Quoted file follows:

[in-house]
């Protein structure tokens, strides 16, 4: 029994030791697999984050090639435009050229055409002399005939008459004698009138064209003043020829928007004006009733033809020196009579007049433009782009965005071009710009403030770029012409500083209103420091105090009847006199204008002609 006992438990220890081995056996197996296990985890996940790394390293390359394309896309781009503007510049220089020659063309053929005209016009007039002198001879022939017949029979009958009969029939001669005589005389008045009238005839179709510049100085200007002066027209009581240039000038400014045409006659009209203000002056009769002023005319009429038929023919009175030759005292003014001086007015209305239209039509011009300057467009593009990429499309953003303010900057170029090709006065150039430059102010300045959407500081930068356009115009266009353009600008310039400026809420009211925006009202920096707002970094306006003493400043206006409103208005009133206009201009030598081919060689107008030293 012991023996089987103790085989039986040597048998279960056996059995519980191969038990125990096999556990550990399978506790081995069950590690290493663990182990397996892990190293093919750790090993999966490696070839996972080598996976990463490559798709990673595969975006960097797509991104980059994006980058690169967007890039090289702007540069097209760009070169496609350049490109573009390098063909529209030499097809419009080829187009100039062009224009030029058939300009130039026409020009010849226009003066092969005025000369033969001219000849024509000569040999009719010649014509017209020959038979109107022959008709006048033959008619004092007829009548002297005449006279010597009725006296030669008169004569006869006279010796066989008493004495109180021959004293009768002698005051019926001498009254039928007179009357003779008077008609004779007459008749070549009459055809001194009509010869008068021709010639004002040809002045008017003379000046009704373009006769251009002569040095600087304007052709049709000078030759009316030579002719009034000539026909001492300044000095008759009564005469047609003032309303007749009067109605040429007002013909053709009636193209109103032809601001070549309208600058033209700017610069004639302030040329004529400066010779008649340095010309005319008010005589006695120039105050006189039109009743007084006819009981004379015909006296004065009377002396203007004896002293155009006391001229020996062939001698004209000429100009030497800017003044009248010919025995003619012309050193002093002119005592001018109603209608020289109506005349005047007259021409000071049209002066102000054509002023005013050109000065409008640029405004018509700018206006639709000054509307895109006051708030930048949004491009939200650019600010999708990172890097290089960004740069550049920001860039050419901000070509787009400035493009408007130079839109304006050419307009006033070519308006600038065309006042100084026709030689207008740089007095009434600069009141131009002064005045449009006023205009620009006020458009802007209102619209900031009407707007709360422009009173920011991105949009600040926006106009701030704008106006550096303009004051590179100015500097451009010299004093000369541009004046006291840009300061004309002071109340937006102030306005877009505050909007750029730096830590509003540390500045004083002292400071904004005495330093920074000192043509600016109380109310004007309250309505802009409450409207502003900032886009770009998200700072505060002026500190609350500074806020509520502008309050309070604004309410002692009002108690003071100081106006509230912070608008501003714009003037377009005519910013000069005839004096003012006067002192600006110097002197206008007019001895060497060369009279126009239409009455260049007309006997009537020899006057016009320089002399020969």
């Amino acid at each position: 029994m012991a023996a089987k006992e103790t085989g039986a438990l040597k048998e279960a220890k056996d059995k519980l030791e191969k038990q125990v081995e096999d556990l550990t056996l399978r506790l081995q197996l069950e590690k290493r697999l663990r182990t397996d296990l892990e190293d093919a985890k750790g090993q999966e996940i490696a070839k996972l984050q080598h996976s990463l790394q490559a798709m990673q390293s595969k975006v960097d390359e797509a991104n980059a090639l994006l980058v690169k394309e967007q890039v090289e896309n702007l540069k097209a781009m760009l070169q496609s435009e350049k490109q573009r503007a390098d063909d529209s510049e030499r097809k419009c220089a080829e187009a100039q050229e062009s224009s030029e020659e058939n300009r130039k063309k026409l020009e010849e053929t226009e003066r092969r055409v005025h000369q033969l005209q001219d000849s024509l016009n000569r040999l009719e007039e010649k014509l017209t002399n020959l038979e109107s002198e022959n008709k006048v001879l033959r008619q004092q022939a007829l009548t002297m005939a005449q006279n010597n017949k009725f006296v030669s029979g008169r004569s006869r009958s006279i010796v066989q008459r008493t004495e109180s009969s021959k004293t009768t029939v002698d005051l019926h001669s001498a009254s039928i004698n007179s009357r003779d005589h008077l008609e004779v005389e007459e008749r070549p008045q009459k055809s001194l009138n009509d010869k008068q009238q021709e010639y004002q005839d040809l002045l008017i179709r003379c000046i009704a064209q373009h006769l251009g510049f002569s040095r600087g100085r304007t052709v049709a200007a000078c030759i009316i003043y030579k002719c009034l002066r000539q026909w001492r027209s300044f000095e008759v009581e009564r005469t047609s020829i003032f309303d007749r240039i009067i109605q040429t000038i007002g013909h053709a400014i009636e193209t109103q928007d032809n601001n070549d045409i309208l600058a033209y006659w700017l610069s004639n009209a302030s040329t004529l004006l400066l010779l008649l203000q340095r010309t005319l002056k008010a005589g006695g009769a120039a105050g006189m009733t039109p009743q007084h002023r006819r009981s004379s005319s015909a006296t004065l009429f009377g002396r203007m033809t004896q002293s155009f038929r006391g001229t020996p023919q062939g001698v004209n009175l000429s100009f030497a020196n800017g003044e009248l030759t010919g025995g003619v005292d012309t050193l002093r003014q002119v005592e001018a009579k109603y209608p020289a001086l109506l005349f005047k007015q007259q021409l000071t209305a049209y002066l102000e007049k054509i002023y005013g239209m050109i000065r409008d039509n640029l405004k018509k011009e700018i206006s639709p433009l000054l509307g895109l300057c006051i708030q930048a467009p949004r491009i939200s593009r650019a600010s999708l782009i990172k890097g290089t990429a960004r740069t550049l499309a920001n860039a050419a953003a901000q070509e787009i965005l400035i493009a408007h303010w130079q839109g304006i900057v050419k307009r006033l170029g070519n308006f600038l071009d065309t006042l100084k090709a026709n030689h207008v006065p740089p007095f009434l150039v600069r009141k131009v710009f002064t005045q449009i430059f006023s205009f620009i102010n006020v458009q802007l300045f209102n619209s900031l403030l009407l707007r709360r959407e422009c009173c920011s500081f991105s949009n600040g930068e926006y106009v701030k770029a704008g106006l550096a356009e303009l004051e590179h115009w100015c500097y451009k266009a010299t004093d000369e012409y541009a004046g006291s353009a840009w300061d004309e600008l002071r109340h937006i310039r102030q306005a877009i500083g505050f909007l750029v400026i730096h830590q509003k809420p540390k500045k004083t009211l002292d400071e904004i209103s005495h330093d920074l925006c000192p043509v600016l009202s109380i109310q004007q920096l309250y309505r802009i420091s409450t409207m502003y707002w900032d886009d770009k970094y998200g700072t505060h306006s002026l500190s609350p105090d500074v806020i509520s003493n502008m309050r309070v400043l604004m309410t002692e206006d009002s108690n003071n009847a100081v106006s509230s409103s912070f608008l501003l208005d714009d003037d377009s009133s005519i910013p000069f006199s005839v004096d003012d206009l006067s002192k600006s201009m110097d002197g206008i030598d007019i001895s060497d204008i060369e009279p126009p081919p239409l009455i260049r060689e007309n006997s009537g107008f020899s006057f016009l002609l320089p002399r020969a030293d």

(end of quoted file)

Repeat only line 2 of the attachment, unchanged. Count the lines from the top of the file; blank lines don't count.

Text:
């Protein structure tokens, strides 16, 4: 029994030791697999984050090639435009050229055409002399005939008459004698009138064209003043020829928007004006009733033809020196009579007049433009782009965005071009710009403030770029012409500083209103420091105090009847006199204008002609 006992438990220890081995056996197996296990985890996940790394390293390359394309896309781009503007510049220089020659063309053929005209016009007039002198001879022939017949029979009958009969029939001669005589005389008045009238005839179709510049100085200007002066027209009581240039000038400014045409006659009209203000002056009769002023005319009429038929023919009175030759005292003014001086007015209305239209039509011009300057467009593009990429499309953003303010900057170029090709006065150039430059102010300045959407500081930068356009115009266009353009600008310039400026809420009211925006009202920096707002970094306006003493400043206006409103208005009133206009201009030598081919060689107008030293 012991023996089987103790085989039986040597048998279960056996059995519980191969038990125990096999556990550990399978506790081995069950590690290493663990182990397996892990190293093919750790090993999966490696070839996972080598996976990463490559798709990673595969975006960097797509991104980059994006980058690169967007890039090289702007540069097209760009070169496609350049490109573009390098063909529209030499097809419009080829187009100039062009224009030029058939300009130039026409020009010849226009003066092969005025000369033969001219000849024509000569040999009719010649014509017209020959038979109107022959008709006048033959008619004092007829009548002297005449006279010597009725006296030669008169004569006869006279010796066989008493004495109180021959004293009768002698005051019926001498009254039928007179009357003779008077008609004779007459008749070549009459055809001194009509010869008068021709010639004002040809002045008017003379000046009704373009006769251009002569040095600087304007052709049709000078030759009316030579002719009034000539026909001492300044000095008759009564005469047609003032309303007749009067109605040429007002013909053709009636193209109103032809601001070549309208600058033209700017610069004639302030040329004529400066010779008649340095010309005319008010005589006695120039105050006189039109009743007084006819009981004379015909006296004065009377002396203007004896002293155009006391001229020996062939001698004209000429100009030497800017003044009248010919025995003619012309050193002093002119005592001018109603209608020289109506005349005047007259021409000071049209002066102000054509002023005013050109000065409008640029405004018509700018206006639709000054509307895109006051708030930048949004491009939200650019600010999708990172890097290089960004740069550049920001860039050419901000070509787009400035493009408007130079839109304006050419307009006033070519308006600038065309006042100084026709030689207008740089007095009434600069009141131009002064005045449009006023205009620009006020458009802007209102619209900031009407707007709360422009009173920011991105949009600040926006106009701030704008106006550096303009004051590179100015500097451009010299004093000369541009004046006291840009300061004309002071109340937006102030306005877009505050909007750029730096830590509003540390500045004083002292400071904004005495330093920074000192043509600016109380109310004007309250309505802009409450409207502003900032886009770009998200700072505060002026500190609350500074806020509520502008309050309070604004309410002692009002108690003071100081106006509230912070608008501003714009003037377009005519910013000069005839004096003012006067002192600006110097002197206008007019001895060497060369009279126009239409009455260049007309006997009537020899006057016009320089002399020969």